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Visit the Monument
“… the monument is two things: beautiful and vital.”
– Arizona Highways Magazine
About the Ironwood Forest National Monument
Taking its name from one of the longest living trees in the Sonoran Desert, the 129,000-acre Ironwood Forest National Monument safeguards an incredible landscape recognized for its rugged scenery and serving as a biological anchor point for conserving some of our rarest flora and fauna.
Among the dramatic mountain backdrops are the area’s last remaining population of Desert Bighorn Sheep. Mesquite, palo verde, creosote, and dense stands of Saguaro cacti blanket the valley floor beneath mountain ranges named Silver Bell, Waterman, Sawtooth, and the iconic Ragged Top Mountain.
For over 5,000 years, humans have inhabited the Monument and discovering these sites is possible for those willing to look closely. Three Archaeological Districts – Los Robles, the Mission of Santa Ana de Chiquiburitac, and Cocoraque Butte – are listed on the National Register of Historic Places.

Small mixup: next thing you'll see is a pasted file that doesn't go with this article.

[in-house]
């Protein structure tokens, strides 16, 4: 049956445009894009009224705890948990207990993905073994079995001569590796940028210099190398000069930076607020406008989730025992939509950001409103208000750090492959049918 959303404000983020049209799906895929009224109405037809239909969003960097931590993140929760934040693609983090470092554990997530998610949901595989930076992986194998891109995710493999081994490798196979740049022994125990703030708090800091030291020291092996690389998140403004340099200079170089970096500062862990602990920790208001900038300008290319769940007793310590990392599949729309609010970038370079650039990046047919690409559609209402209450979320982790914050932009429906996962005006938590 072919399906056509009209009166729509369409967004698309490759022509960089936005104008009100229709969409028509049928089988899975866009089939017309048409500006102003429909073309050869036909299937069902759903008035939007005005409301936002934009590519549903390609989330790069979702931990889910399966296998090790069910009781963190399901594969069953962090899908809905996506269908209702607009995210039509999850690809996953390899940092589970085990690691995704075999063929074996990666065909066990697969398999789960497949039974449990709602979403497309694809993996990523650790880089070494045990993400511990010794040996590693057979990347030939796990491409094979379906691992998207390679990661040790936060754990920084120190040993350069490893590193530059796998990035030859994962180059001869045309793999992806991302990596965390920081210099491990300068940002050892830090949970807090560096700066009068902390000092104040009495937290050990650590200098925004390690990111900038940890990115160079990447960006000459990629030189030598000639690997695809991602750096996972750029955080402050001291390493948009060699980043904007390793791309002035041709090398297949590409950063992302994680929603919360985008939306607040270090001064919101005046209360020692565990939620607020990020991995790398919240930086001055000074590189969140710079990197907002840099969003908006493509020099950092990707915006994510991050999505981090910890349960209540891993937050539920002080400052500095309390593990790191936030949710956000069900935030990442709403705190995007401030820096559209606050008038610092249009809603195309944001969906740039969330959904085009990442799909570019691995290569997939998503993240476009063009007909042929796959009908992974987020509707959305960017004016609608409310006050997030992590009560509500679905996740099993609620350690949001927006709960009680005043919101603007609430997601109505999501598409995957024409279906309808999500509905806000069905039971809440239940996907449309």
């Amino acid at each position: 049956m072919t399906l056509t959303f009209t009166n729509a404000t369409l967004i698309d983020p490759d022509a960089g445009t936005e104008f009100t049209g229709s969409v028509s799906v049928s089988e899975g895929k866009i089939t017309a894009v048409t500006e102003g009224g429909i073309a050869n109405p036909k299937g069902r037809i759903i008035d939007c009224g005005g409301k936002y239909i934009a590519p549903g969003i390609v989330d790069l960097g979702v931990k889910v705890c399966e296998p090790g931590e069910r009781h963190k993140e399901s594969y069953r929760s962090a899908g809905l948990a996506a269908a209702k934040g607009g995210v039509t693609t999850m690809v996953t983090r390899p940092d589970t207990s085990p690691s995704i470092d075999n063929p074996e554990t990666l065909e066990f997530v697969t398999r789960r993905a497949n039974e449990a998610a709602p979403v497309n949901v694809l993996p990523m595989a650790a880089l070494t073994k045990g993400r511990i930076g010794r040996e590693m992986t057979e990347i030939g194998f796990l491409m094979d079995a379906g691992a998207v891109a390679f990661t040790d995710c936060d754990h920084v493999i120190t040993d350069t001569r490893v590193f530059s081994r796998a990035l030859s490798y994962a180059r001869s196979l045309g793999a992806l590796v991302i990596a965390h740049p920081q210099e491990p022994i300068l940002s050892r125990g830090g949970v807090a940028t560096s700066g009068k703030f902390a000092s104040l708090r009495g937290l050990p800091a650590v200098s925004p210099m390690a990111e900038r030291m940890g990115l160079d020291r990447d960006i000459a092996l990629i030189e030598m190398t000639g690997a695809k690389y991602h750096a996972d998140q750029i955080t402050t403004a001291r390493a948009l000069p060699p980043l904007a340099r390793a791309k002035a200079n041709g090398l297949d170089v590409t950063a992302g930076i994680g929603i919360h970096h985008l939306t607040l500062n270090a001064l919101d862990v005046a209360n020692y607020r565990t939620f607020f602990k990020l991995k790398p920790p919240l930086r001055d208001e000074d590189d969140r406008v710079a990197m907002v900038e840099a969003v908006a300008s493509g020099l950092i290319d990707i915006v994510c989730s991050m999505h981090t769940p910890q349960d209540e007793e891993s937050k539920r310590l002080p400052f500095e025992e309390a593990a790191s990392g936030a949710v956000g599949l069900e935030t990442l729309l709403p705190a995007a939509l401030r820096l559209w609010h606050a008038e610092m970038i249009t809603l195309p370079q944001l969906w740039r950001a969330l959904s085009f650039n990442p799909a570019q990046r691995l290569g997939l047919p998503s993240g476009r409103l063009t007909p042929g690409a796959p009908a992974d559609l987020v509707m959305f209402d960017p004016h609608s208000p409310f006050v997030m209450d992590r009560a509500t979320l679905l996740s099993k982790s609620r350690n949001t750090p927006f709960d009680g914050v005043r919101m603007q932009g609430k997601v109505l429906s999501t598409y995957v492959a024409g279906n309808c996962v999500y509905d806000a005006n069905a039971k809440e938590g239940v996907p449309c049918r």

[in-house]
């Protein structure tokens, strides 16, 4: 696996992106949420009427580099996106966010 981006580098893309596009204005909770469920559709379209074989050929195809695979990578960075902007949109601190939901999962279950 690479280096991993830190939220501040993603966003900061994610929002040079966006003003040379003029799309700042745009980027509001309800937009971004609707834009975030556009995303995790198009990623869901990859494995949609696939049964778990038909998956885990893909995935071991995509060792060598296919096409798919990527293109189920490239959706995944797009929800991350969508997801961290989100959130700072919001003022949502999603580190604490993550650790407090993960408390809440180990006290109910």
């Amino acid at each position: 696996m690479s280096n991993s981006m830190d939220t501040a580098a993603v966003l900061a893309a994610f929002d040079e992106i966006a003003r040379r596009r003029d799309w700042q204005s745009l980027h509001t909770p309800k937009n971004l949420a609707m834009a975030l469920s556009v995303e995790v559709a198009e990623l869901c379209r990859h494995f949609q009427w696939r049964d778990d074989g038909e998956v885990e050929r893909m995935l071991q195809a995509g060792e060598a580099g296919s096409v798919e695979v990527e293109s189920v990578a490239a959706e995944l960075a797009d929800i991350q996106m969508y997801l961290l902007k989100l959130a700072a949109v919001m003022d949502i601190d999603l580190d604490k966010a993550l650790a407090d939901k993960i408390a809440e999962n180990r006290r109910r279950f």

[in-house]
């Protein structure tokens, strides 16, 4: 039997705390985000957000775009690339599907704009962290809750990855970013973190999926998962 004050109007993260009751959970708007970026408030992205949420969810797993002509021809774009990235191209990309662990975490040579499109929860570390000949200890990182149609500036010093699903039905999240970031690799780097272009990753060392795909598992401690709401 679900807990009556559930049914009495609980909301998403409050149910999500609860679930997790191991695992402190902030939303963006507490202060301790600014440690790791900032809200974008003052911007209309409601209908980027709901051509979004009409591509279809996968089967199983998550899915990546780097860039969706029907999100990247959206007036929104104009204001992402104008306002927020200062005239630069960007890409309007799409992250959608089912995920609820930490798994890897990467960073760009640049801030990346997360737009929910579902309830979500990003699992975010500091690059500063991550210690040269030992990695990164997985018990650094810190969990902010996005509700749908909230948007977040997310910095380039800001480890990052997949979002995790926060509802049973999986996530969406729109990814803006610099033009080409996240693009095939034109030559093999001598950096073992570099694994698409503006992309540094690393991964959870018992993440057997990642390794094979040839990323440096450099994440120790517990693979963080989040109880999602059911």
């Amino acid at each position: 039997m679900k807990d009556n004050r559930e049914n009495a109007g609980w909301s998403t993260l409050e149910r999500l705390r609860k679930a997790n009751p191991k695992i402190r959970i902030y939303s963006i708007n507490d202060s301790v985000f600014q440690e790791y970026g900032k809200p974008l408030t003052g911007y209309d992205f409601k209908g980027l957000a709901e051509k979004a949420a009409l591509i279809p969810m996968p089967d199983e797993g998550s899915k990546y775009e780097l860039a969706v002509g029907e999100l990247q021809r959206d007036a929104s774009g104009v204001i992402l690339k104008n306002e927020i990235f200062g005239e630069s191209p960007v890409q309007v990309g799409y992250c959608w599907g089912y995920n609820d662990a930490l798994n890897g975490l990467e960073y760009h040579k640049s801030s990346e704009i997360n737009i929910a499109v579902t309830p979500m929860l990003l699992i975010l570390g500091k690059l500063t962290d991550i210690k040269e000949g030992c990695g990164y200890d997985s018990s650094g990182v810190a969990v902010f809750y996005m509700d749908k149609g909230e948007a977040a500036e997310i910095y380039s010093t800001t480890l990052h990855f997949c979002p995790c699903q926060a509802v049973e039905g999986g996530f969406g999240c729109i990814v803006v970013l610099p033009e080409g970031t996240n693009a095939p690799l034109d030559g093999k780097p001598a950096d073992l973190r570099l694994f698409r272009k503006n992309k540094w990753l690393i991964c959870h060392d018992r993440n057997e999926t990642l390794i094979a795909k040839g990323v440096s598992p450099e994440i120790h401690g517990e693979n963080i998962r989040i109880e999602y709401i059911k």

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To assist the water conservation effort the Tucson Cactus and Succulent society offers this guide online and FREE. Please feel free to post this e-flyer to your website and circulate via Facebook, Twitter, etc. Questions or comments: Contact:
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About the Friends of Ironwood Forest
The Friends of Ironwood Forest are a non-profit 501(c)(3) organization that work for the permanent protection of the biological, geological, archaeological, and historical resources and values for which the Ironwood Forest National Monument was established.
The Friends provide critical volunteer labor for projects on the Monument, working with the Bureau for Land Management and many other partners, and to increase community awareness through education, public outreach, and advocacy.
Meet the Monument Event Sponsored in part by: